Mockingjay by Suzanne Collins
The short answer to whether or not I liked it is ‘Yes, but…’ The long, spoilery version is…
No, but mostly because I think she need another book or two to actually do the story justice. BUT. I also think Suzanne Collins doesn’t know when to stop.
In The Hunger Games, she has a very nearly perfect book, I think. Katniss is a little oblivious for someone so obviously clever, but that’s really the only fault I can find in it. I went easy on Catching Fire because second books, particularly second books that are setting up a finale, are very tricky. I was a little disappointed with Mockingjay.
Here’s why I wasn’t entirely thrilled with Mockingjay:
- Gale got short shrift at the end of it. I’m not upset that she ended up with He of the Stupid Name, but I wanted more to Gale’s ending than ‘He got a good job in some other district and gets all the ladies.’ What?! I needed closure on his relationship with Katniss. The way I feel about his ending (though only to a certain extent) is the way I felt about Lupin’s ending in Harry Potter. It didn’t do him justice. And I’m not entirely sure I bought Katniss’ reason for just completely shutting him out (apparently – we’re never told how all that goes down, but I would have liked to have seen the end of their friendship happen).
- This one isn’t fair because it’s going to be on my list of things I liked about it, but Katniss’ role, not as a soldier or strategy-maker, but solely as a figurehead for the rebellion seems very realistic (though I do have to say that I saw her manipulation coming a mile away – another instance of Katniss’ intelligence conveniently disappearing, though I guess she was pretty shell-shocked after Catching Fire).
- There was no sacrificing of anyone for anyone else. This pissed me off because it’s the easy way to get someone out of a love triangle and it’s effective for a reason. I really wanted someone (I don’t care who) to have taken a bullet or something for Katniss and to have died in her arms or something. Come on, Suzanne, there’s a war on!
- Fastest ending ever. In the epilogue of maybe four pages or so, she basically lists what happens to everyone after the rebellion. It’s show, don’t tell, Suzanne, not the other way around! This is (part of) why I think she could have used another book or two (Gregor got way more books than Katniss and that was not nearly as captivating as the Hunger Games!) to do a more realistic progression of the rebellion and tying up of loose ends afterwards.
Here’s why I’m still enamored of Suzanne Collins despite not being super satisfied by Mockingjay:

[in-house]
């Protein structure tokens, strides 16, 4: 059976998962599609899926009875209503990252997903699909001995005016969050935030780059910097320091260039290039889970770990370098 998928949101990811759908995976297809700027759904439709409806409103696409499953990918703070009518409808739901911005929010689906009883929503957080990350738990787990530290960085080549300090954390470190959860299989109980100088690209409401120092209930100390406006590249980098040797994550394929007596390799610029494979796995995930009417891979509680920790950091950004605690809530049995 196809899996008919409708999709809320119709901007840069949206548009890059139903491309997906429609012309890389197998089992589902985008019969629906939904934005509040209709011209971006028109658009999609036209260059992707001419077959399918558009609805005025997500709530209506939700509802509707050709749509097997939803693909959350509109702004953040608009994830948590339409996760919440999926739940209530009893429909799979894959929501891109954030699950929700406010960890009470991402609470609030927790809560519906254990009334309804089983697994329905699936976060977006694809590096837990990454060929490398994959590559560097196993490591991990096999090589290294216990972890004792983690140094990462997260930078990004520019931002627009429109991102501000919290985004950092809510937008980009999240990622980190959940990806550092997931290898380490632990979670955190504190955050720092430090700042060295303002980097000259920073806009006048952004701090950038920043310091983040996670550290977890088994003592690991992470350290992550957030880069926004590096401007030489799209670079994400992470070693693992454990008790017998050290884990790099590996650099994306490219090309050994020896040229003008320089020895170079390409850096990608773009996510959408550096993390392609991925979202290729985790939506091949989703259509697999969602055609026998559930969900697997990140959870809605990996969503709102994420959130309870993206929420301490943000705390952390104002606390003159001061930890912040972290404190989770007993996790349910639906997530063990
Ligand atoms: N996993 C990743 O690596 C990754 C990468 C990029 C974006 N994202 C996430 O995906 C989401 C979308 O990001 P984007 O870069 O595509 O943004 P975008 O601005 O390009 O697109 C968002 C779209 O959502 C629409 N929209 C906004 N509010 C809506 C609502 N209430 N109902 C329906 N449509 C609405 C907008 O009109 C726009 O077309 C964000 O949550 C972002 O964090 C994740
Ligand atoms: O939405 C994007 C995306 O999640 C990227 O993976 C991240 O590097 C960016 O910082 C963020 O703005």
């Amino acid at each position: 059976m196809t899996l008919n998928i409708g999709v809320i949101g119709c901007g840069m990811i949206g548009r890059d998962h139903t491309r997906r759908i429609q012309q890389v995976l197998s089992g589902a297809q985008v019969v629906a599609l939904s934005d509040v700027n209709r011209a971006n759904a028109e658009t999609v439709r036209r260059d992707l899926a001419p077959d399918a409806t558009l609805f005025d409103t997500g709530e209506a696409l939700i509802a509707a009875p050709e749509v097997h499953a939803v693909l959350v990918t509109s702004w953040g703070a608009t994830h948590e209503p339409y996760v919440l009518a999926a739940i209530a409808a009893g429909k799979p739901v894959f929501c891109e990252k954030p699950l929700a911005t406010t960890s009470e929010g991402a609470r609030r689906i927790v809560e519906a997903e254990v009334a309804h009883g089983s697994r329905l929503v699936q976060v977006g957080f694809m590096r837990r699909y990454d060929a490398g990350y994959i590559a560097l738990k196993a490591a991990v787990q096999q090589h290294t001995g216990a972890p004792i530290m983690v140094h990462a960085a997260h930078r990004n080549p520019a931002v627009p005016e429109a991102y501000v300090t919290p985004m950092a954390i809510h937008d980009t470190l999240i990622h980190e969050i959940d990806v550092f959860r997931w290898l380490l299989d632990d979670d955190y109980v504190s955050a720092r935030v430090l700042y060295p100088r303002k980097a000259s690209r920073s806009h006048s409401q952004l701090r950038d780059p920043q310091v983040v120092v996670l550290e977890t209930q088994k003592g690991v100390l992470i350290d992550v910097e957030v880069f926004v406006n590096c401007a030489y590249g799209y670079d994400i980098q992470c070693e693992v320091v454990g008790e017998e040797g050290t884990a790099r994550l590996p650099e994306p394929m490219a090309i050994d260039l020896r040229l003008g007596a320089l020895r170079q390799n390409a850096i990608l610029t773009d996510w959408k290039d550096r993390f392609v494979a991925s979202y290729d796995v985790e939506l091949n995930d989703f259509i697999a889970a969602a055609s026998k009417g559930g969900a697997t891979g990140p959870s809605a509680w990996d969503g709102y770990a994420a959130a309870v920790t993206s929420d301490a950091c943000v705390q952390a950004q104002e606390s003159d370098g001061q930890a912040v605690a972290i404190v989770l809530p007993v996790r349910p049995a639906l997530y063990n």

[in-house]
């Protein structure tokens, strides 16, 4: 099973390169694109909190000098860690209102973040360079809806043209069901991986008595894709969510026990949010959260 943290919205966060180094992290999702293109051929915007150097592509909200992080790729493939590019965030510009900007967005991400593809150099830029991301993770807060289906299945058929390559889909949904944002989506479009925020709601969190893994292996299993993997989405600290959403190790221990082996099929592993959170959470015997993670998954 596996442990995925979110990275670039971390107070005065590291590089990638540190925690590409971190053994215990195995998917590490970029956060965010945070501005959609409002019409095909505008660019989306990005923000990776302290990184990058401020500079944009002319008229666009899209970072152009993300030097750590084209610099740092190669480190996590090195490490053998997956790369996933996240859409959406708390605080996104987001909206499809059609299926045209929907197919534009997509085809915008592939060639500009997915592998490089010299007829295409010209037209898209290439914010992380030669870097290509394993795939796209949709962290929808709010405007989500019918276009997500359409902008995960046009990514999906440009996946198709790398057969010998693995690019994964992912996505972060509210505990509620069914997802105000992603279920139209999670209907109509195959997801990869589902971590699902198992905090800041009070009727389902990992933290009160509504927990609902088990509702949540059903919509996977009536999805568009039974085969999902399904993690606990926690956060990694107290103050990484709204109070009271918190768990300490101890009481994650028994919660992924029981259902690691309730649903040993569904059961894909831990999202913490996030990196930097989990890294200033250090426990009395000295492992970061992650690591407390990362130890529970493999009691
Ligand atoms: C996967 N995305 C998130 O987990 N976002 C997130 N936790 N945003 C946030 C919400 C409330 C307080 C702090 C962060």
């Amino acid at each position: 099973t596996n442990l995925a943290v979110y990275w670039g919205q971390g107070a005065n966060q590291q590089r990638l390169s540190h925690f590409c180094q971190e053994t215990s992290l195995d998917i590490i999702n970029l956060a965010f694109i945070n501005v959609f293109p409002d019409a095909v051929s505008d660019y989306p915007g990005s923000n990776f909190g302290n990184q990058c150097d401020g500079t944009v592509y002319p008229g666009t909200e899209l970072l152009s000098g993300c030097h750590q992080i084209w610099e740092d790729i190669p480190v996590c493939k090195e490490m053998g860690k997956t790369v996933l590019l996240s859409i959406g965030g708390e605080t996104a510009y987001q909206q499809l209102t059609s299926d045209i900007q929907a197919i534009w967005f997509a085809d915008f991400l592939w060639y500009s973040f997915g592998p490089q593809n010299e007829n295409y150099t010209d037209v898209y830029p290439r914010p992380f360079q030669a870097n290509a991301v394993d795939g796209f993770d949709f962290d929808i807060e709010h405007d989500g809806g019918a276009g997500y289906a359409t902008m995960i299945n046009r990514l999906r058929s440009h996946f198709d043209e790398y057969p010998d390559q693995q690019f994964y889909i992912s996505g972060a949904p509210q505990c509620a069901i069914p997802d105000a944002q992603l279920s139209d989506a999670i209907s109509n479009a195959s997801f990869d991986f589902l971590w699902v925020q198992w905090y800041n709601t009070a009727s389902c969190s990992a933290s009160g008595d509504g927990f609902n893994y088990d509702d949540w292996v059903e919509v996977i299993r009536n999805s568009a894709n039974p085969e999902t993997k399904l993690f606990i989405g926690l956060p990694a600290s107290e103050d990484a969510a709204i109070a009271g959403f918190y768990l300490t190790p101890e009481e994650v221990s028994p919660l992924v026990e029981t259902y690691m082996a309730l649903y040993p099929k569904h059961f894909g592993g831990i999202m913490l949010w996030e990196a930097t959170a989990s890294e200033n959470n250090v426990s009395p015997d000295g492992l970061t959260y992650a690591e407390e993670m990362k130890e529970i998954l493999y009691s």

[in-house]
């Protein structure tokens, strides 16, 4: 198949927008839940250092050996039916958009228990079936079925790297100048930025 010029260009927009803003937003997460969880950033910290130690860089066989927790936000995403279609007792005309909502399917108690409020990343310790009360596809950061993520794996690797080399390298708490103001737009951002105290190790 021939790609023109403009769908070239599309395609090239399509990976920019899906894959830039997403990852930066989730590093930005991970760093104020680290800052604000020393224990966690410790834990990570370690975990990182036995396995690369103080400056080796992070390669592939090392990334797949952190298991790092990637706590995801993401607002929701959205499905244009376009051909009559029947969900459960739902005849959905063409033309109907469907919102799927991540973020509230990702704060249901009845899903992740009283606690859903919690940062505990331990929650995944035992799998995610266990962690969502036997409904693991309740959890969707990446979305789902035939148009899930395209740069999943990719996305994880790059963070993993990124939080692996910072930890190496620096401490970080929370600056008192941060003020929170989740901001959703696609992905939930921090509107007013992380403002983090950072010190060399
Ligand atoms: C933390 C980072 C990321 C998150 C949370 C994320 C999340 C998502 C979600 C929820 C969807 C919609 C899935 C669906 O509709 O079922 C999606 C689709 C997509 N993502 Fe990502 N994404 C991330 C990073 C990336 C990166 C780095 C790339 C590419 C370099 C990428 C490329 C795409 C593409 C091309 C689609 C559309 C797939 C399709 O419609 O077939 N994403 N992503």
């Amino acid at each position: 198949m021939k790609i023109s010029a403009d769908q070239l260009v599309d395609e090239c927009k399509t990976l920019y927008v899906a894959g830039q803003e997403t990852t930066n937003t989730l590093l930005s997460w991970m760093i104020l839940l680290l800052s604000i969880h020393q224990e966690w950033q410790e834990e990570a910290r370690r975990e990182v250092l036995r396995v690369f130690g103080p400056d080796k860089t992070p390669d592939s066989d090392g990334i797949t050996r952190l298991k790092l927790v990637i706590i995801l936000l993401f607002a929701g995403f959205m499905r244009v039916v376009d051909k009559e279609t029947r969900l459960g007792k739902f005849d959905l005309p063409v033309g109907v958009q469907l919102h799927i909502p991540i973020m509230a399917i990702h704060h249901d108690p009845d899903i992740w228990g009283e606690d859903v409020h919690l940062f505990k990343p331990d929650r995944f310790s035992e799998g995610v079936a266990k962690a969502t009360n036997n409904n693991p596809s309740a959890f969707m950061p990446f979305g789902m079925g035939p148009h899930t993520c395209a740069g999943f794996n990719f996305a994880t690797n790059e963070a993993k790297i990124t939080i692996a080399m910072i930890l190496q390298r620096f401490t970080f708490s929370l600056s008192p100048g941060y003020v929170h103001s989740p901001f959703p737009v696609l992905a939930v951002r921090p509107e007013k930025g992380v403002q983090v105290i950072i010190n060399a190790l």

- She is an amazing, emotional writer – she really knows how to get a visceral reaction to her words from the reader. I’ve never turned pages as fast as I did toward the end of Mockingjay and I still cried at the barest mention of Rue. And when everyone was listing their favorite moments of Katiss’ from the games? I was a wreck. I even cried a little just because of the emotional letdown and relief of it all when I closed the book! She wields a powerful pen.
- She doesn’t condescend to her readers. She doesn’t candy coat things or talk down to the reader or gloss over anything. There are also more sophisticated questions going on underneath the rebellion (Was Coin’s decision, horrific as it was, the right one for the greater good? The questions of morality during wartime and where to draw the lines of violence and destruction.) – it’s books like this that make me kind of wish I was an English teacher so I could discuss, discuss, discuss, and then get to read essays about the books, too!
- See second point above. I know I didn’t like it as plot, but I have to give her credit for being realistic.
What I meant when I said that Suzanne Collins doesn’t know when to stop:
- I don’t know if I would have put it together without having read Gregor and I don’t know if I would have noticed it in Gregor (in fact, I patently didn’t) without having read Katniss, but Suzanne obviously prefers the epic to the personal. I still think The Hunger Games is one of the nearest to perfect books I’ve ever read. I would recommend it to anyone in a heartbeat. But I’m not sure I would recommend that they read on. It would be awkward because she’s obviously laying the groundwork for the rebellion (epic) underneath Katniss’ experiences in the Games (personal), but I think she does the personal so precisely and spectacularly that she loses that focus when she widens the net of her story to include the epic.
I don’t know if I’ve been particularly coherent here and I sort of feel like I’ve been harder on her than I should have been – I mean, it would have been nearly impossible to create a satisfying final book that held up upon comparison to The Hunger Games – especially because I would have loved to see what she could have done given seven books a la JKR or even Gregor (I think he went for six).
But there you have it.
My rating: I really don’t think I can.